African horse sickness

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African horse sickness (AHS) is a peracute, acute, subacute or mild infectious but non contagious disease of equids caused by African horse sickness virus (AHSV). The virus is classified in the genus Orbivirus of the family Reoviridae, of which there are nine serotypes, all transmitted by Culicoides midges. AHS is a World Organization for Animal Health (OIE) - listed disease and manifests pyrexia and clinical signs compatible with impaired respiratory and circulatory functions, characterized by oedema of subcutaneous and intermuscular tissues and of the lungs, transudation into the body cavities and haemorrhages on serosal surfaces. The mortality rate in horses, the most susceptible species, may be as high as 95 per cent, while mules are less susceptible and donkeys with rare exceptions only develop inapparent infections.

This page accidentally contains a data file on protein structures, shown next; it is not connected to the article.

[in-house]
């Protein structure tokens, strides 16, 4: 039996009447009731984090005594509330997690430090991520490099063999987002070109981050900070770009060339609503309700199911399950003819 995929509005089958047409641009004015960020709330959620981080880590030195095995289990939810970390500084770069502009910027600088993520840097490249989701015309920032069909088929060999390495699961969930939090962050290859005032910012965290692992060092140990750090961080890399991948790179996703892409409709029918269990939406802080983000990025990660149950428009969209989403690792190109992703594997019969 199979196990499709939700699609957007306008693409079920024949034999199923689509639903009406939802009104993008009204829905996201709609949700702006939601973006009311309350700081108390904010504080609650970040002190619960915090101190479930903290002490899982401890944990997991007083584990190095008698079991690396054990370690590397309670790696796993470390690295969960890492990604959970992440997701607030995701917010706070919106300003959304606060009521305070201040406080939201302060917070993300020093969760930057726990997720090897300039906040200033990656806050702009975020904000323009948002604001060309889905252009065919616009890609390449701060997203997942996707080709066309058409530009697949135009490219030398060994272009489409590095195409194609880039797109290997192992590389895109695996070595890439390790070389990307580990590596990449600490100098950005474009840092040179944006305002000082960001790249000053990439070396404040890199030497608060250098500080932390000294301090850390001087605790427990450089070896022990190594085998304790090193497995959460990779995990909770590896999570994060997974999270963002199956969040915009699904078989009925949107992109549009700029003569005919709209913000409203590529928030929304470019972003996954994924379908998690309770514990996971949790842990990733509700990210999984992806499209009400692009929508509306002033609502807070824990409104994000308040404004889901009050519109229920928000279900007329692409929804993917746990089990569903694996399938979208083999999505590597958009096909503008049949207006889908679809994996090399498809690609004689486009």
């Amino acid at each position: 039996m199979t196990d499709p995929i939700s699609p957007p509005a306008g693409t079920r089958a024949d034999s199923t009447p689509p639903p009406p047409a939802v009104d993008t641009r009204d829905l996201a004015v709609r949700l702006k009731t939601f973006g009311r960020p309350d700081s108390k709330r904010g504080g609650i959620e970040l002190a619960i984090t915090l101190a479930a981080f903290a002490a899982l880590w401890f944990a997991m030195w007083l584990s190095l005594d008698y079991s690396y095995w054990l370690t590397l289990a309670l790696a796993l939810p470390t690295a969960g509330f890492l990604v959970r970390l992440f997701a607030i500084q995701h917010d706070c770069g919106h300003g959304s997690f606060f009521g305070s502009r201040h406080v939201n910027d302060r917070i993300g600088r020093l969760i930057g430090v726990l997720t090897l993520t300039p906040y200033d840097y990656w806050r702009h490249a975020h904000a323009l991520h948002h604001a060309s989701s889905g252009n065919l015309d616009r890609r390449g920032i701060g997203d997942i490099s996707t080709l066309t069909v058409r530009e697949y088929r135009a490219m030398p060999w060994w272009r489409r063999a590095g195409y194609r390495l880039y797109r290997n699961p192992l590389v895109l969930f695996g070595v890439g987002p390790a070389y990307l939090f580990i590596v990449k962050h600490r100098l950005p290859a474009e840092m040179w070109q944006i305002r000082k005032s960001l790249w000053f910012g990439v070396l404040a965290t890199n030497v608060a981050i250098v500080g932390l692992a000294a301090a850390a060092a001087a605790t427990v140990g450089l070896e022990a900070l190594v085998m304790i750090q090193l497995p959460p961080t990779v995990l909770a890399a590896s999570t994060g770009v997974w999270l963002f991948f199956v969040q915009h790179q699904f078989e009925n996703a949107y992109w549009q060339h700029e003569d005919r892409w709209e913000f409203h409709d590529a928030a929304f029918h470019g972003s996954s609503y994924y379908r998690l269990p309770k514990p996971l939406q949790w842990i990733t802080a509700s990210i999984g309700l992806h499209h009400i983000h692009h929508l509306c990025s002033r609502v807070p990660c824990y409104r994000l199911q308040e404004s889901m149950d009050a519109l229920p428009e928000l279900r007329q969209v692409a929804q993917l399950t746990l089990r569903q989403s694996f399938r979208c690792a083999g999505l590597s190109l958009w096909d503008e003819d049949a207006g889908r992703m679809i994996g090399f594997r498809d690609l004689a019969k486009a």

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Education Level: 
Continuing Professional Development (CPD)

Dr Melvyn Quan

  • BVSc (Pretoria), MSc (Pretoria), PhD (Edinburgh)
  • Senior lecturer in the Department of Veterinary Tropical Diseases, Faculty of Veterinary Science, University of Pretoria, South Africa